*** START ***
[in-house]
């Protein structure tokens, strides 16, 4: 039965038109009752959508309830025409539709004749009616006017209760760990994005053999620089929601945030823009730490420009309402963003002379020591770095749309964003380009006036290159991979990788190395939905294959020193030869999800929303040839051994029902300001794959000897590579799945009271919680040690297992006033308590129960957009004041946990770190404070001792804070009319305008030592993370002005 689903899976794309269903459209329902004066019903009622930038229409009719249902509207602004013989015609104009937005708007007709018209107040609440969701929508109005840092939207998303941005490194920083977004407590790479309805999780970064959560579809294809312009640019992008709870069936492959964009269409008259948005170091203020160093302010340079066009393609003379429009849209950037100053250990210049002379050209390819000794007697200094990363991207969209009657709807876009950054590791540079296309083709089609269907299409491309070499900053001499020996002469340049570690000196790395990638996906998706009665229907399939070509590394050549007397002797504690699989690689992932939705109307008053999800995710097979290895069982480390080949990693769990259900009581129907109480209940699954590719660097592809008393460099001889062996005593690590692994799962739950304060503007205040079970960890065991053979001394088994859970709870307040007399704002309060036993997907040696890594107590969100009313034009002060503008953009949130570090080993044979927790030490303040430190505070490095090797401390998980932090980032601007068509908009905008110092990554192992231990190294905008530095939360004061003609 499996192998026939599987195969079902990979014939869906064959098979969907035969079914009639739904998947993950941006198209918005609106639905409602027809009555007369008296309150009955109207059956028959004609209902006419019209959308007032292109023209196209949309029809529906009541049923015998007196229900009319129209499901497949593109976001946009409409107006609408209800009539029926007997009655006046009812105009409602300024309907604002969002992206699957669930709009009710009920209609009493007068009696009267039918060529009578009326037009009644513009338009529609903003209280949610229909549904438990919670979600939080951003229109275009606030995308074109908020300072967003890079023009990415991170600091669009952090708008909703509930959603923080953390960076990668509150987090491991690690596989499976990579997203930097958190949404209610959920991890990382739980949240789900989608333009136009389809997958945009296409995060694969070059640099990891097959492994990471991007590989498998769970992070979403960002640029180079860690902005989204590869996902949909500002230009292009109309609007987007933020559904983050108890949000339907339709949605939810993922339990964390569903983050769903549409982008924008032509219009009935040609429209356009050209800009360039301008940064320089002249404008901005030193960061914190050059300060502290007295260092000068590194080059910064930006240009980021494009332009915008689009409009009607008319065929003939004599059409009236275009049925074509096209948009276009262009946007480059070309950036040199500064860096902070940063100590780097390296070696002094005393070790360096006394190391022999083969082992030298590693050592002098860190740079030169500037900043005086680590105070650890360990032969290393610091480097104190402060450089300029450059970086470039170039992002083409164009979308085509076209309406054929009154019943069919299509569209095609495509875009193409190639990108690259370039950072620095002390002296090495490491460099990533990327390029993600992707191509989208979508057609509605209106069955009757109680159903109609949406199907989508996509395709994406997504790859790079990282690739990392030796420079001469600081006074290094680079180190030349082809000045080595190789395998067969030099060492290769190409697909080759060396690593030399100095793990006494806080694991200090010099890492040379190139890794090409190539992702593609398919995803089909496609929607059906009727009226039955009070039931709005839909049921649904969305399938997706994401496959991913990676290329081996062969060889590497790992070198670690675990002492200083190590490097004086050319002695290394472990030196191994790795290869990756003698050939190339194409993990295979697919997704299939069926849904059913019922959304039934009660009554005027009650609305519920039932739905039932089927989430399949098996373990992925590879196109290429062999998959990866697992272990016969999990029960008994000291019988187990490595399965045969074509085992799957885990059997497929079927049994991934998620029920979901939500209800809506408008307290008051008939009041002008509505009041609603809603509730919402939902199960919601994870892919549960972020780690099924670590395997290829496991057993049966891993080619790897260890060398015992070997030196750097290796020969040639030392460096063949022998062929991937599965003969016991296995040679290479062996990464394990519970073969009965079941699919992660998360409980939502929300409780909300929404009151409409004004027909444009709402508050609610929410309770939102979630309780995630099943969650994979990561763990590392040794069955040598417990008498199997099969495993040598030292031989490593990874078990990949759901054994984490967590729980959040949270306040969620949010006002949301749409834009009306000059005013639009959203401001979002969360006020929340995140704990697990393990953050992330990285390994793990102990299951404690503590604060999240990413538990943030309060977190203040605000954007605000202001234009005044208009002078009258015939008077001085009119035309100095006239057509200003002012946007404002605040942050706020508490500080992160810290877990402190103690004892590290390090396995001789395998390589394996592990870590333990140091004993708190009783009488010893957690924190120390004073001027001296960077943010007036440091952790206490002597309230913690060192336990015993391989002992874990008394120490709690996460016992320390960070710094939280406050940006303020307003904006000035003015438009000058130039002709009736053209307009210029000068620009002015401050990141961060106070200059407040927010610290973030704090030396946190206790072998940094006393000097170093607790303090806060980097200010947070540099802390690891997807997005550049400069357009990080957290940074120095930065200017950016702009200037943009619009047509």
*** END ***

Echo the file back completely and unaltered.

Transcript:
[in-house]
């Protein structure tokens, strides 16, 4: 039965038109009752959508309830025409539709004749009616006017209760760990994005053999620089929601945030823009730490420009309402963003002379020591770095749309964003380009006036290159991979990788190395939905294959020193030869999800929303040839051994029902300001794959000897590579799945009271919680040690297992006033308590129960957009004041946990770190404070001792804070009319305008030592993370002005 689903899976794309269903459209329902004066019903009622930038229409009719249902509207602004013989015609104009937005708007007709018209107040609440969701929508109005840092939207998303941005490194920083977004407590790479309805999780970064959560579809294809312009640019992008709870069936492959964009269409008259948005170091203020160093302010340079066009393609003379429009849209950037100053250990210049002379050209390819000794007697200094990363991207969209009657709807876009950054590791540079296309083709089609269907299409491309070499900053001499020996002469340049570690000196790395990638996906998706009665229907399939070509590394050549007397002797504690699989690689992932939705109307008053999800995710097979290895069982480390080949990693769990259900009581129907109480209940699954590719660097592809008393460099001889062996005593690590692994799962739950304060503007205040079970960890065991053979001394088994859970709870307040007399704002309060036993997907040696890594107590969100009313034009002060503008953009949130570090080993044979927790030490303040430190505070490095090797401390998980932090980032601007068509908009905008110092990554192992231990190294905008530095939360004061003609 499996192998026939599987195969079902990979014939869906064959098979969907035969079914009639739904998947993950941006198209918005609106639905409602027809009555007369008296309150009955109207059956028959004609209902006419019209959308007032292109023209196209949309029809529906009541049923015998007196229900009319129209499901497949593109976001946009409409107006609408209800009539029926007997009655006046009812105009409602300024309907604002969002992206699957669930709009009710009920209609009493007068009696009267039918060529009578009326037009009644513009338009529609903003209280949610229909549904438990919670979600939080951003229109275009606030995308074109908020300072967003890079023009990415991170600091669009952090708008909703509930959603923080953390960076990668509150987090491991690690596989499976990579997203930097958190949404209610959920991890990382739980949240789900989608333009136009389809997958945009296409995060694969070059640099990891097959492994990471991007590989498998769970992070979403960002640029180079860690902005989204590869996902949909500002230009292009109309609007987007933020559904983050108890949000339907339709949605939810993922339990964390569903983050769903549409982008924008032509219009009935040609429209356009050209800009360039301008940064320089002249404008901005030193960061914190050059300060502290007295260092000068590194080059910064930006240009980021494009332009915008689009409009009607008319065929003939004599059409009236275009049925074509096209948009276009262009946007480059070309950036040199500064860096902070940063100590780097390296070696002094005393070790360096006394190391022999083969082992030298590693050592002098860190740079030169500037900043005086680590105070650890360990032969290393610091480097104190402060450089300029450059970086470039170039992002083409164009979308085509076209309406054929009154019943069919299509569209095609495509875009193409190639990108690259370039950072620095002390002296090495490491460099990533990327390029993600992707191509989208979508057609509605209106069955009757109680159903109609949406199907989508996509395709994406997504790859790079990282690739990392030796420079001469600081006074290094680079180190030349082809000045080595190789395998067969030099060492290769190409697909080759060396690593030399100095793990006494806080694991200090010099890492040379190139890794090409190539992702593609398919995803089909496609929607059906009727009226039955009070039931709005839909049921649904969305399938997706994401496959991913990676290329081996062969060889590497790992070198670690675990002492200083190590490097004086050319002695290394472990030196191994790795290869990756003698050939190339194409993990295979697919997704299939069926849904059913019922959304039934009660009554005027009650609305519920039932739905039932089927989430399949098996373990992925590879196109290429062999998959990866697992272990016969999990029960008994000291019988187990490595399965045969074509085992799957885990059997497929079927049994991934998620029920979901939500209800809506408008307290008051008939009041002008509505009041609603809603509730919402939902199960919601994870892919549960972020780690099924670590395997290829496991057993049966891993080619790897260890060398015992070997030196750097290796020969040639030392460096063949022998062929991937599965003969016991296995040679290479062996990464394990519970073969009965079941699919992660998360409980939502929300409780909300929404009151409409004004027909444009709402508050609610929410309770939102979630309780995630099943969650994979990561763990590392040794069955040598417990008498199997099969495993040598030292031989490593990874078990990949759901054994984490967590729980959040949270306040969620949010006002949301749409834009009306000059005013639009959203401001979002969360006020929340995140704990697990393990953050992330990285390994793990102990299951404690503590604060999240990413538990943030309060977190203040605000954007605000202001234009005044208009002078009258015939008077001085009119035309100095006239057509200003002012946007404002605040942050706020508490500080992160810290877990402190103690004892590290390090396995001789395998390589394996592990870590333990140091004993708190009783009488010893957690924190120390004073001027001296960077943010007036440091952790206490002597309230913690060192336990015993391989002992874990008394120490709690996460016992320390960070710094939280406050940006303020307003904006000035003015438009000058130039002709009736053209307009210029000068620009002015401050990141961060106070200059407040927010610290973030704090030396946190206790072998940094006393000097170093607790303090806060980097200010947070540099802390690891997807997005550049400069357009990080957290940074120095930065200017950016702009200037943009619009047509």